3. Safeguard your data - By utilizing a cloud-based infrastructure, security is often integrated and applied across the entire platform - including your database. No more siloed security practices that are applied piecemeal across compute, storage, networking, and virtualization environments which can cause gaps and inconsistency leading to vulnerability and attacks. 
  4. Increase operational efficiency - Since DBaaS is a service, you can start small with one node at a time and scale bigger without disrupting the business. Organizations can scale as they grow which is far more cost-efficient; by adding one or more nodes at a time and then spinning down resources that are no longer needed, IT teams can prevent costly overages.
  5. Increase productivity - DBaaS offers one-click patching and upgrade options and automates the steps needed to perform these tasks. Intelligent database operations means that you no longer have to bring the system down to perform these tasks. Users can continue to work while the upgrades are happening thereby maintaining user and database productivity so you can focus on more business-enhancing tasks.

What is lacking in traditional DBaaS?


The key to not only database health but an organization's health as a whole is database compliance and security.  Identifying potential threats in the environment is key to protecting both customer and organization data. Data breaches are costly in that they damage the trust between their customers and the company and can hinder future business. Confirming the environment falls under regulatory compliance such as Sarbanes-Oxley, PCI, and HIPAA/HITECH is important so that auditing and reconciliation actions can be taken to remediate any mandatory regulation shortfalls.

Company Standards

Organizations discard their best practices because they are consuming a fully managed environment with traditional DBaaS. This one size fits all approach removes the customization that is required for most organizations to fit their business approach. DBaaS is typically hosted in the public cloud, which is a single vendor & single cloud model (i.e. cloud lock-in) which is not ideal for hybrid cloud scenarios.

How to choose a DBaaS?

Choosing the right DBaaS (Database as a Service) provider requires careful consideration of several factors. Here are some key steps to help you make an informed decision:

  • Define your requirements - Start by clearly understanding your organization's specific needs and requirements. Consider factors such as the expected data volume, performance requirements, scalability needs, security and compliance considerations, geographic availability, and budget constraints. This will serve as a foundation for evaluating DBaaS providers.

  • Evaluate service offerings - Research and compare the offerings of different DBaaS providers. Assess the range of database options available (e.g., relational, NoSQL), supported programming languages, scalability options, backup and recovery mechanisms, security features, monitoring and reporting capabilities, and integration with other cloud services. Ensure that the provider's offerings align with your requirements and future growth plans.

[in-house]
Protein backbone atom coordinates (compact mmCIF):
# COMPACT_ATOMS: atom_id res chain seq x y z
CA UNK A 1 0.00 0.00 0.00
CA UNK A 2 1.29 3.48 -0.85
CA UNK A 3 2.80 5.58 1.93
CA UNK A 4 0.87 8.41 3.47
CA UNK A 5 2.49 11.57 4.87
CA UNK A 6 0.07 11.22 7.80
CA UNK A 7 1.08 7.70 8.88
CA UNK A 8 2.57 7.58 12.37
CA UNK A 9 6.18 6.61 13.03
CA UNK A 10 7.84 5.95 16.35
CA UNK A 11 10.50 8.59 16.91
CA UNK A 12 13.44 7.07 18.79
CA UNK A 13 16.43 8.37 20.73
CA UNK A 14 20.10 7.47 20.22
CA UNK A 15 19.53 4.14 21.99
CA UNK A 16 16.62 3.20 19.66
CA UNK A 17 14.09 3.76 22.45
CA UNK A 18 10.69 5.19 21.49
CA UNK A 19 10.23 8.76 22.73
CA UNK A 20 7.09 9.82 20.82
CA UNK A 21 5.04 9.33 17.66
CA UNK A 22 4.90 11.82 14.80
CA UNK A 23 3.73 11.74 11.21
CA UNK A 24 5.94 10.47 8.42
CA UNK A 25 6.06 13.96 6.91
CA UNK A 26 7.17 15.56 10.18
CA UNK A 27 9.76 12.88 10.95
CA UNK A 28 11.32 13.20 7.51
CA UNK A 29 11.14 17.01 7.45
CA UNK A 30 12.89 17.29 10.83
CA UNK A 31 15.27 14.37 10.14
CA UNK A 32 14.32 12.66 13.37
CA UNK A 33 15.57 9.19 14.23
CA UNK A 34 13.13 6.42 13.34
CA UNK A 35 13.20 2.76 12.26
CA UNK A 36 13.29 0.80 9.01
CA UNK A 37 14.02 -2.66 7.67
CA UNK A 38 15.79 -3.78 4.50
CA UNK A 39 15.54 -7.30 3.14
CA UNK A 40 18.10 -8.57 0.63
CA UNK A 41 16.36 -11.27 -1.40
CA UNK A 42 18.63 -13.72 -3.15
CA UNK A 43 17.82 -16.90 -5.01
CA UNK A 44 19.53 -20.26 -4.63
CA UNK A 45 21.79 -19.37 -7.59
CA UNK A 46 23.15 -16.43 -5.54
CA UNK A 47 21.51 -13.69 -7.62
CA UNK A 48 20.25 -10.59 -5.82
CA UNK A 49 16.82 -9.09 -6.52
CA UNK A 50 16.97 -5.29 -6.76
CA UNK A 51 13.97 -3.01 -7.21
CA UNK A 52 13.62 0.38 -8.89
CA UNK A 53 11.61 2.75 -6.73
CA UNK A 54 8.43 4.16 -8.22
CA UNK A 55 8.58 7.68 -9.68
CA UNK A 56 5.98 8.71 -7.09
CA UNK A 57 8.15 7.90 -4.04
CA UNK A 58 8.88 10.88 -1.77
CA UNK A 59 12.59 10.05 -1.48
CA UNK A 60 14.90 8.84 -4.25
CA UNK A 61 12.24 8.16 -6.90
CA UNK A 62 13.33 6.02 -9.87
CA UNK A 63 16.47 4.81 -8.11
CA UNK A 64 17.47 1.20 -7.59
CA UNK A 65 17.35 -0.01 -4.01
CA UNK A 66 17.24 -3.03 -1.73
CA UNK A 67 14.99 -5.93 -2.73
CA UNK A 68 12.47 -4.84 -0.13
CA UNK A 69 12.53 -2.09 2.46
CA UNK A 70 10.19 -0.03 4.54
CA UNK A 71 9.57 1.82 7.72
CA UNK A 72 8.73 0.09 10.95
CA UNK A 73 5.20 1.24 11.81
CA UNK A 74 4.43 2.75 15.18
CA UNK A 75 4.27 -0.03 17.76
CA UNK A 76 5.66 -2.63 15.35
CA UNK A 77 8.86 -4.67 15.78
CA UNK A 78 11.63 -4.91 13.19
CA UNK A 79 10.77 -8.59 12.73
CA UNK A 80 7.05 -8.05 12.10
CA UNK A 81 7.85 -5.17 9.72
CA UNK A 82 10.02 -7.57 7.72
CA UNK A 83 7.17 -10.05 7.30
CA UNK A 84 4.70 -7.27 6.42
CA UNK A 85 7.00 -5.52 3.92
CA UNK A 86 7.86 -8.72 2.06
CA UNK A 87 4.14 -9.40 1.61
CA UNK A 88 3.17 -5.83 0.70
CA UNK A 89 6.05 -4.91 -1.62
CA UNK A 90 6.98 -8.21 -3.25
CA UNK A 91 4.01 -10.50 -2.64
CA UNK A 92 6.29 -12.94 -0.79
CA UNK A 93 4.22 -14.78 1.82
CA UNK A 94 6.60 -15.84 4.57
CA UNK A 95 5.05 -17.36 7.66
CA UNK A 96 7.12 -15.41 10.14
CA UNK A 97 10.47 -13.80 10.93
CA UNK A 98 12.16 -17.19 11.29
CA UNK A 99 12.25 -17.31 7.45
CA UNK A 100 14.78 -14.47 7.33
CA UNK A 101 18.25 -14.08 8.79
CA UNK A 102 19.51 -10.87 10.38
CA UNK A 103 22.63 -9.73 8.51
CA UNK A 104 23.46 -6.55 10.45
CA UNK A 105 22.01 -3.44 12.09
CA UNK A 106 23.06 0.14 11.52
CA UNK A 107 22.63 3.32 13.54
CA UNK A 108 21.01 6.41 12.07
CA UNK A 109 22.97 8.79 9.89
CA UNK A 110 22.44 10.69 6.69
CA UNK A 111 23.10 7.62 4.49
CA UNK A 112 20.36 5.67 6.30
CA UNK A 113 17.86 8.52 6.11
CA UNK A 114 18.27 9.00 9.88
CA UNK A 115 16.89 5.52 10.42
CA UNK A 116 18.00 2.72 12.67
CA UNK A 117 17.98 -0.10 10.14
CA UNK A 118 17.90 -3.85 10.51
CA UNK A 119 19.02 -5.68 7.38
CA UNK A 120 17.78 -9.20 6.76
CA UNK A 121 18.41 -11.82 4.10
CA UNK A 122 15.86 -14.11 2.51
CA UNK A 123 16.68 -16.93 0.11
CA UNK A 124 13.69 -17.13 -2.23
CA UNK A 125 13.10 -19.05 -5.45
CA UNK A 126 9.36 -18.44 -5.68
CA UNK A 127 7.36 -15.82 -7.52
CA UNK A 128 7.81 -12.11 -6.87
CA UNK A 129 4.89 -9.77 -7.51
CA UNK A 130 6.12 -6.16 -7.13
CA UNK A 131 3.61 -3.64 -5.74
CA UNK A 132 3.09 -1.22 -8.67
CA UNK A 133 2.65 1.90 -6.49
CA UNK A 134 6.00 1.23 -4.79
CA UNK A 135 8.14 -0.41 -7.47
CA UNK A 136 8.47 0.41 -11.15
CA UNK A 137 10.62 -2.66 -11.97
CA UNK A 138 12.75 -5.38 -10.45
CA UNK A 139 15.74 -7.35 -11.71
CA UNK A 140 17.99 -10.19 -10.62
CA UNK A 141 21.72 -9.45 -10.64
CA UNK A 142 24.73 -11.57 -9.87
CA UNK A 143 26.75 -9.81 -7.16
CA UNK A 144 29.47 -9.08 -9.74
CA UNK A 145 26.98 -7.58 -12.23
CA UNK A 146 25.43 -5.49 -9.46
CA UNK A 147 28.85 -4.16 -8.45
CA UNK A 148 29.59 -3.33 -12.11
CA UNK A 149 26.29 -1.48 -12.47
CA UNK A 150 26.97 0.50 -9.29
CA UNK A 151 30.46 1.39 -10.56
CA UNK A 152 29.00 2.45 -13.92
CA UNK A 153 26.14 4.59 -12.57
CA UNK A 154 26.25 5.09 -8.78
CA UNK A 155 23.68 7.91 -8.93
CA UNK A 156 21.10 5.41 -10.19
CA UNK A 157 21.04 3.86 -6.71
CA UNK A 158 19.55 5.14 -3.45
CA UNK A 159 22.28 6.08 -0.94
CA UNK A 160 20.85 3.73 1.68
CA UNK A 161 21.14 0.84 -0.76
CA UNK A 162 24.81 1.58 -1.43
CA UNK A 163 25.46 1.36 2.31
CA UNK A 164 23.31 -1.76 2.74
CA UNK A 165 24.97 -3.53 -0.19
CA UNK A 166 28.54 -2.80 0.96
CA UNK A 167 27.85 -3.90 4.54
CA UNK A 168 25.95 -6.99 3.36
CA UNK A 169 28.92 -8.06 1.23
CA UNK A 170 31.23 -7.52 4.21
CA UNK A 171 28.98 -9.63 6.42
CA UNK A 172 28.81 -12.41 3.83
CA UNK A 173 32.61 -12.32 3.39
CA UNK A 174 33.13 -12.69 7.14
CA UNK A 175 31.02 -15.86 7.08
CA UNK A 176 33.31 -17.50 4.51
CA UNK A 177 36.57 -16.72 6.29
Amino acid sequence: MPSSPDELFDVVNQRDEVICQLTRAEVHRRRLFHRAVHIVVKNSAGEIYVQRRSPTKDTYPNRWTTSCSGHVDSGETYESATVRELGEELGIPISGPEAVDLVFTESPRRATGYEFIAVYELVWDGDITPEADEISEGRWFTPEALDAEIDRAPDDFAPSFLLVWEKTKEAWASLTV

• Reliability and performance - Evaluate the reliability and performance of the DBaaS provider's infrastructure. Look for guarantees of high availability, data durability, and minimal downtime. Check if they have robust disaster recovery mechanisms and backup procedures. Additionally, consider their track record and reputation for providing consistent and performant services.

  • Security and compliance - Ensure that the DBaaS provider offers robust security measures to protect your data. Evaluate their encryption options, authentication mechanisms, access control policies, and compliance certifications (e.g., GDPR, HIPAA). Consider any industry-specific requirements and regulations that your organization needs to comply with.

  • Scalability and flexibility - Assess the scalability options offered by the DBaaS provider. Determine if they can easily accommodate your organization's future growth in terms of data volume, concurrent users, and performance demands. Look for flexibility in terms of scaling resources up or down and the ability to handle varying workloads.

  • Support and SLAs - Evaluate the level of support and service level agreements (SLAs) provided by the DBaaS provider. Consider factors such as response times for support requests, availability of technical documentation, community forums or support channels, and the provider's commitment to resolving issues and maintaining service uptime.

  • Cost and pricing model - Analyze the pricing structure of the DBaaS offerings and ensure that it aligns with your budget and cost expectations. Understand the pricing factors, such as storage usage, data transfer, compute resources, and additional services. Consider the potential for cost optimization and flexibility in adjusting resources based on usage patterns.

  • Vendor lock-in - Assess the potential for vendor lock-in with the DBaaS provider. Consider factors such as the ease of migrating data to or from the provider's platform, availability of database export/import tools, compatibility with industry-standard APIs, and the ability to switch providers without significant disruptions.

  • Reviews and customer feedback - Research customer reviews and feedback to gauge the experiences of other organizations using the DBaaS provider's services. Consider factors such as customer satisfaction, quality of support, ease of use, and overall reliability. Feedback from existing customers can provide valuable insights into the provider's strengths and weaknesses.

  • Trial and proof of concept - Whenever possible, take advantage of trial periods or proof-of-concept opportunities offered by the DBaaS providers. This allows you to test their services, evaluate performance, and assess compatibility with your applications and workflows before committing to a long-term contract.